In Margret Laurence’s The Loons, the stories idea is that sets of lifestyles can be wiped out the same way as an animal species can once it hits extinction. The Loons were wiped away from Diamond Lake by tourists. The Tonnerre way of life was wiped out by Europeans crowding their land.
How are the Tonnerre’s ever suppose to get out of their shanty town where they are always being put down by others. People are consistantly putting the family down, making false assumputions about them, aswell as calling them names, “If that half breed youngster comes along to Silent Lake, I’m not going,” Grandmother McLead, (Laurence, page ).
These hardships drive them into a dark hole of alcoholism and poverty. “Sometimes old Jules or his son Lazarus would get in a Saturday night brawl, and we would hit at whoever was nearest or howl drunkenly among the offended shoppers of main street,” Vanessa narrates, (Laurence, page ).
The effect of the ignorance and hatred suffered by the Tonnerres totally shape their lives. Piquette’s mother is driven off by it, leaving Piquette to do all the cooking and cleaning for the family. “The mother’s not there…… can’t say I blame her. Piquette cooks for them, and she says Lazarus would never do anything for himself as long as she’s there,” (Laurence, page ).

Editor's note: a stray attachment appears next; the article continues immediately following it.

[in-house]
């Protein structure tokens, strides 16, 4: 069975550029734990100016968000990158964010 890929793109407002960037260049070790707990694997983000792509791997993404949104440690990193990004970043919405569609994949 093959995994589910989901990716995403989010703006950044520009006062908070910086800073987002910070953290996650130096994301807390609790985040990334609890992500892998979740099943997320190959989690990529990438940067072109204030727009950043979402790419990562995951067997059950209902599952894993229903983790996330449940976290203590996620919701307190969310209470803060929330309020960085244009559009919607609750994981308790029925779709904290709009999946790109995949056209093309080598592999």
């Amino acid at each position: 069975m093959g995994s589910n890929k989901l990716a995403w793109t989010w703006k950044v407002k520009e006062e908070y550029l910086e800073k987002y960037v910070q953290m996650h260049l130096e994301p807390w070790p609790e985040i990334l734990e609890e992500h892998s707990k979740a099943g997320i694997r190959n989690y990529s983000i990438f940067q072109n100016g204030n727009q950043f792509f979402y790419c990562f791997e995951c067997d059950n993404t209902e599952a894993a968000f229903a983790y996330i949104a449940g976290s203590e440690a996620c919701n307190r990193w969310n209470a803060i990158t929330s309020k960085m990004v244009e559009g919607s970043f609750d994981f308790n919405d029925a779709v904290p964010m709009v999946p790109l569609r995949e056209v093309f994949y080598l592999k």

Her harsh life teaches her to be harsh towards others. Others seem shallow to Piquette, because they know nothing about the hardships of her life.
In her novel The Stone Angel, Margaret Laurence uses the stone angel monument to embody the qualities of Hagar. Over the course of the novel, Hagar reflects back on the memories that have made up her life. Hagar's loneliness and depression are self induced and brought on by her pride, lack of emotion, stubbornness and the ignorance which she has towards anyone's opinion but her own. The qualities ...
Finally Piquette attemps to adapt to the dominating lifestyle. By marrying an Englishman with a “classy name,” she feels like her life is beginning to fall into place. Her vision is quickly shattered though, and she ends up back where she started, but this time with two small children. She soon falls back into her family’s pattern of drinking and bad behavior, and like the loons, she’s snuffed out.
All the same factors contribute to Piquette and the Tonnerre’s fate as they do to the fate of the Loons. Ignorance of invading people seemed to make it impossible for them to adapt to their lifestyle.